First Country: Blake Shelton, Thomas Rhett, Gabby Barrett, Deana Carter & More

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Blake Shelton

First Country is a compilation of the best new country songs, videos and albums that dropped this week.

Blake Shelton, “We Can Reach The Stars”

When Shelton wed Gwen Stefani in July, he penned his own wedding vows in the form of a song. Now, he’s letting the rest of the world hear the tender, emotional track. Delicate guitar work starts off this song, as Shelton reflects how he wishes they had met earlier in their lives.

“Who are we to question God and his greater plan?/ You and me are a blessing,” he sings, his straightforward, unadorned delivery offering a glimpse into the earnest love he feels for his new bride. The track will be included on December release of Shelton’s Body Language deluxe album.

Deana Carter, “Strawberry Wine” (2021 Version)

Deana Carter commemorates the 25th anniversary of her 1996 debut album Did I Shave My Legs For This? with a special reissue. Two of her biggest hits from that album, “Strawberry Wine” and the title track, get a boost as Carter welcomes a sterling lineup of artists to join in. On the enduring (and CMA Award-winning) “Wine,” she welcomes Lauren Alaina, Martina McBride, Ashley McBryde, Kylie Morgan and Vince Gill to lend their talents, which infuses this song’s wistful remembrance of first love an appealing range of textures and emotional nuances.

Priscilla Block, “Peaked in High School” 

Block’s music first went viral on TikTok, as one of her previous releases “Just About Over You” gained traction and she landed a deal with country label UMG Nashville. With the aforementioned track in the top 20 on Billboard’s Country Airplay chart, Block has just released a new track that calls out a high school bully, whose glory days dwindled soon after those teenage years were over. As with “Just About Over You,” this track is deeply autobiographical, detailing Block’s grievances, before pointing out how her fortunes have changed.

“I got a deal/ You got divorced,” Block deadpans with her signature wit — though ultimately, the song is about pushing past the naysayers and following your own ambitions.

Thomas Rhett, “Slow Down Summer”

Rhett continues his penchant for songs about young love and nostalgia on this sweetly piano-based tune, which finds a young couple desperately clinging to those last moments of summer — and their short-lived romance.

Though Rhett released Country Again: Side A (the first in a two-part project) earlier this year, it looks like fans will have to wait until Fall 2022 for the second half of the project. The singer-songwriter just announced that “Slow Down Summer” is from a different project, Where We Started, set for early 2022. Rhett penned “Slow Down Summer” with Ashley Gorley, Jesse Frasure, and Sean Douglas — as well as Rhett’s father, recent Nashville Songwriters Hall of Fame inductee Rhett Akins.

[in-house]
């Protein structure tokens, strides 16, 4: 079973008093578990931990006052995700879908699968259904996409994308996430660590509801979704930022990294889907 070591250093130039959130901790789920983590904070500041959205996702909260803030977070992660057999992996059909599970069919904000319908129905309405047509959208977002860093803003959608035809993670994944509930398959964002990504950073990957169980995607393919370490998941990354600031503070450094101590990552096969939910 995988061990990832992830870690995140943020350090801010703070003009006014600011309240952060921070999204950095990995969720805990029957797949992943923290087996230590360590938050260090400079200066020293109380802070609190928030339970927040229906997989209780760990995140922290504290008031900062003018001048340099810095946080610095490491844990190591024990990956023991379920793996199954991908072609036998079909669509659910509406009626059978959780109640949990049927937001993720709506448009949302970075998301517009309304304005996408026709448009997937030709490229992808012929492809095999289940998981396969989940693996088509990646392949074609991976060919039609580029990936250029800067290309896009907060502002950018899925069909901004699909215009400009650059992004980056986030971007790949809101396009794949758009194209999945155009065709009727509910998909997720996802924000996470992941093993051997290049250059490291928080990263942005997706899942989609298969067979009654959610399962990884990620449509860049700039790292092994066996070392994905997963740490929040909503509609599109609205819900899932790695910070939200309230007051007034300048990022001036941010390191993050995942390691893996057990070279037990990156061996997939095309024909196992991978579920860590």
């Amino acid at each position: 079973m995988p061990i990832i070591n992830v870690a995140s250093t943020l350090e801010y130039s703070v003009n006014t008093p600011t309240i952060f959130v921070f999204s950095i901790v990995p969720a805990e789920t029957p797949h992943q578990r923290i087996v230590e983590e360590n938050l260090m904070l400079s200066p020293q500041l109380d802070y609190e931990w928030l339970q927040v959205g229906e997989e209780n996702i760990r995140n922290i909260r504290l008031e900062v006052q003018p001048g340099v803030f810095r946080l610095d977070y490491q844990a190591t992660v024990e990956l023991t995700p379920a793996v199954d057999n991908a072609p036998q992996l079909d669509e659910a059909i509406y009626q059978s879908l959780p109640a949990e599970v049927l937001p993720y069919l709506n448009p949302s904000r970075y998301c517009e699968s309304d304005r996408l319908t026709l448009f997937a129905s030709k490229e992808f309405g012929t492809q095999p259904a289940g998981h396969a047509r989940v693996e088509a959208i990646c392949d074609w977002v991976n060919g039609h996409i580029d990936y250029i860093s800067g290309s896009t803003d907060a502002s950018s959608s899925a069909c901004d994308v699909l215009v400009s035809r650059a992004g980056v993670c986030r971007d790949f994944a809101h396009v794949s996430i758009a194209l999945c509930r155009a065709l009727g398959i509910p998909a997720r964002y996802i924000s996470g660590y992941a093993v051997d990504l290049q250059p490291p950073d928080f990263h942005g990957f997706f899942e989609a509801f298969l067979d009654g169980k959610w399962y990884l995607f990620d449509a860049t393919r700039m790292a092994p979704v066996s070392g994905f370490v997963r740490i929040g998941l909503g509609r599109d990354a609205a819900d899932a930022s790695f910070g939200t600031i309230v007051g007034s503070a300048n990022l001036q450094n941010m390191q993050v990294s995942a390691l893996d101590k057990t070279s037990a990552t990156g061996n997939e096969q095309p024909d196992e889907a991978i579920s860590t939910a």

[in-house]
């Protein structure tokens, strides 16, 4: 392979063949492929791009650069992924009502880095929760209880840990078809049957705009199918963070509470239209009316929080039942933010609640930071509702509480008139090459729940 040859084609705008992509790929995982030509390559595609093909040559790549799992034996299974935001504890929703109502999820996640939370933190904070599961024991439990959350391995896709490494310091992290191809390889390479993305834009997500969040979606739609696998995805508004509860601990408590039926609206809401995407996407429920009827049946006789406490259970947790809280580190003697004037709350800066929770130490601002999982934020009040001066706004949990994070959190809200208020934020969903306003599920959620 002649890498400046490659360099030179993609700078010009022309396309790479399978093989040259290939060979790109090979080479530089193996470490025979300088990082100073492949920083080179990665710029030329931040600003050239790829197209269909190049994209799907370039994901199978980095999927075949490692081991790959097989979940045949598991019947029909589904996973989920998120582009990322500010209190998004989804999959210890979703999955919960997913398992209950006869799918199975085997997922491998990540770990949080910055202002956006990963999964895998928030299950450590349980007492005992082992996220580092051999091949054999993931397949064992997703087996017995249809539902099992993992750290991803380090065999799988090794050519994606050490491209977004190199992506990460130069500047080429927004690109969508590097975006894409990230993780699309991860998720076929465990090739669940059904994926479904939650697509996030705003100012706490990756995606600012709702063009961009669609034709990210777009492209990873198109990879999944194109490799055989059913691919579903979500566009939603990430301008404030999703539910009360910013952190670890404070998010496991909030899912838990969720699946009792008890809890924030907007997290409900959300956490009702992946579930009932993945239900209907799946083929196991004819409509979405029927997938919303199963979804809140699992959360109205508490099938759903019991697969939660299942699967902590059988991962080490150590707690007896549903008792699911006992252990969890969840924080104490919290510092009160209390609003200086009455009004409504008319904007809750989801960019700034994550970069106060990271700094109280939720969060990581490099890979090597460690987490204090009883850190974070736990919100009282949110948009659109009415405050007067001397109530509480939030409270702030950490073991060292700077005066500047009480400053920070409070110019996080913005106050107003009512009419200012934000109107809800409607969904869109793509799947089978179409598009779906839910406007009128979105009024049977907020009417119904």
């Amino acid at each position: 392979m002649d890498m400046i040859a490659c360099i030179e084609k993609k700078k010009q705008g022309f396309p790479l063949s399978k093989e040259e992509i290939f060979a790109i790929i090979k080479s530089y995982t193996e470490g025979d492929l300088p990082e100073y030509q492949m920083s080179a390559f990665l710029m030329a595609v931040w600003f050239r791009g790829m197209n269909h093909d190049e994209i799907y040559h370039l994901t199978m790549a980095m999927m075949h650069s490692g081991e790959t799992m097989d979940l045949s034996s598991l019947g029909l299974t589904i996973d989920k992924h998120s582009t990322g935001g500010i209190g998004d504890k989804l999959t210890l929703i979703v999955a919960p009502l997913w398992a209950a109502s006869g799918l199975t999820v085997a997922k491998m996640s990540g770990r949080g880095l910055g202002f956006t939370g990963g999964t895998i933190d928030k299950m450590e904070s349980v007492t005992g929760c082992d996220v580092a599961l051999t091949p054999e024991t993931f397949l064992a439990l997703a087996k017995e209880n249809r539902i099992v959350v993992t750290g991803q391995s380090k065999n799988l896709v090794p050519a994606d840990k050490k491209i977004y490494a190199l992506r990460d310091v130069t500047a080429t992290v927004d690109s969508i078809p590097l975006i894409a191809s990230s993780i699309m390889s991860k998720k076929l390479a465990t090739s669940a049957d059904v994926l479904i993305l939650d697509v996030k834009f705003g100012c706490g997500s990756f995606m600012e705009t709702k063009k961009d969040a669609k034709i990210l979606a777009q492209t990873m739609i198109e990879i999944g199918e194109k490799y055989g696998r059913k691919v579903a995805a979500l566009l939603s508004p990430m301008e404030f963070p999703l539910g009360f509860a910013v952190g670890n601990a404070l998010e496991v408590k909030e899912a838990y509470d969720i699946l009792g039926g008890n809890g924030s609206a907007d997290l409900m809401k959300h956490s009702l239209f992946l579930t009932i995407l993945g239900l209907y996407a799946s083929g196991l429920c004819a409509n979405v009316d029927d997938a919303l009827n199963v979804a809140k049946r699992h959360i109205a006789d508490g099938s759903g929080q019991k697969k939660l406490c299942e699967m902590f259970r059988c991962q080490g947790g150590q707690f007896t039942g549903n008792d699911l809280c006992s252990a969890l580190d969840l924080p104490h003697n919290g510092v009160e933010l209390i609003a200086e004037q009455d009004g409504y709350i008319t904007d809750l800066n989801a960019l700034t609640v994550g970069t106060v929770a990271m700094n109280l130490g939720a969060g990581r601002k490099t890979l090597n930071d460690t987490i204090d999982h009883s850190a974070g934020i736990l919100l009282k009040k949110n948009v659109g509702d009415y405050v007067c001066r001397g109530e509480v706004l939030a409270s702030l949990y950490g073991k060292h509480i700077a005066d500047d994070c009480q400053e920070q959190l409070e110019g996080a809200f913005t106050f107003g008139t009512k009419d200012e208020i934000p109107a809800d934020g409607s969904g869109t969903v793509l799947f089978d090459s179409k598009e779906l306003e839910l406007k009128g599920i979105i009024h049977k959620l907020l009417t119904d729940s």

Gabby Barrett, “Pick Me Up”

Following Barrett’s more pop-inflected, glossy No. 1 hits “I Hope” and “The Good Ones,” this talented artist’s latest offers a more organic, breezy vibe, thanks to a mix of jangly string work. “Get me out of my head and out of this town,” she sings in this relaxed, yet still commanding track, which she penned with Jon Nite and Ross Copperman.

Kameron Marlowe, “Steady Heart”

They are oil and water, but somehow their differences just seem to work. This steady love song is charged with sentimentality and rural imagery, from gravel roads and AM radios, and old pawn shop guitars meant for playing “Angel From Montgomery.” “When we come together/ We’re the best of who we are,” Marlowe sings. As a co-writer on the song, alongside Jessi Alexander and Dan Isbell, Marlowe also brings a certain relaxed authority to his vocal delivery. Lyrically, it’s more streamlined than his previous outing “Giving You Up,” marking another step forward in his creative progression.

LOCASH, “Beach Boys”

This track, which leads the duo’s newly-released five-track EP Woods & Water, interpolates The Beach Boys’ 1964 classic “I Get Around,” incorporating it into a song that sonically falls in line with the current output at country radio. But instead of singing the praises of a cool car, they’ve got an urge to “take the country to the beach, boys,” trading “Jack D” for Jose Cuervo, and swapping Tennessee for laid-back beaches.

Nate Smith, “Raised Up”

Smith’s first offering since signing to Sony Music Nashville is a promising one, building from an elegant piano to a righteously hooky chorus, while Smith possesses a gravelly vocal vibrato that surges with urgency. This track focuses on re-centering himself on the values and life lessons he was raised on.

“Any time I lose my way/ I turn the way I was raised up,” he sings in this soulful rock-country track he penned with Trannie Anderson and Jonathan Smith.

Randall King, “You in a Honky Tonk” 

King likes his lover best when she’s dressed up in the neon lights of a honky tonk. This Texas native’s got the effortless vocal delivery and barroom-ready, fiddle-soaked production nailed down, but this track doesn’t quite reach the same level as his previous excellent efforts such as “Record High,” “Another Bullet,” or “Tugging on My Heartstrings.”

 
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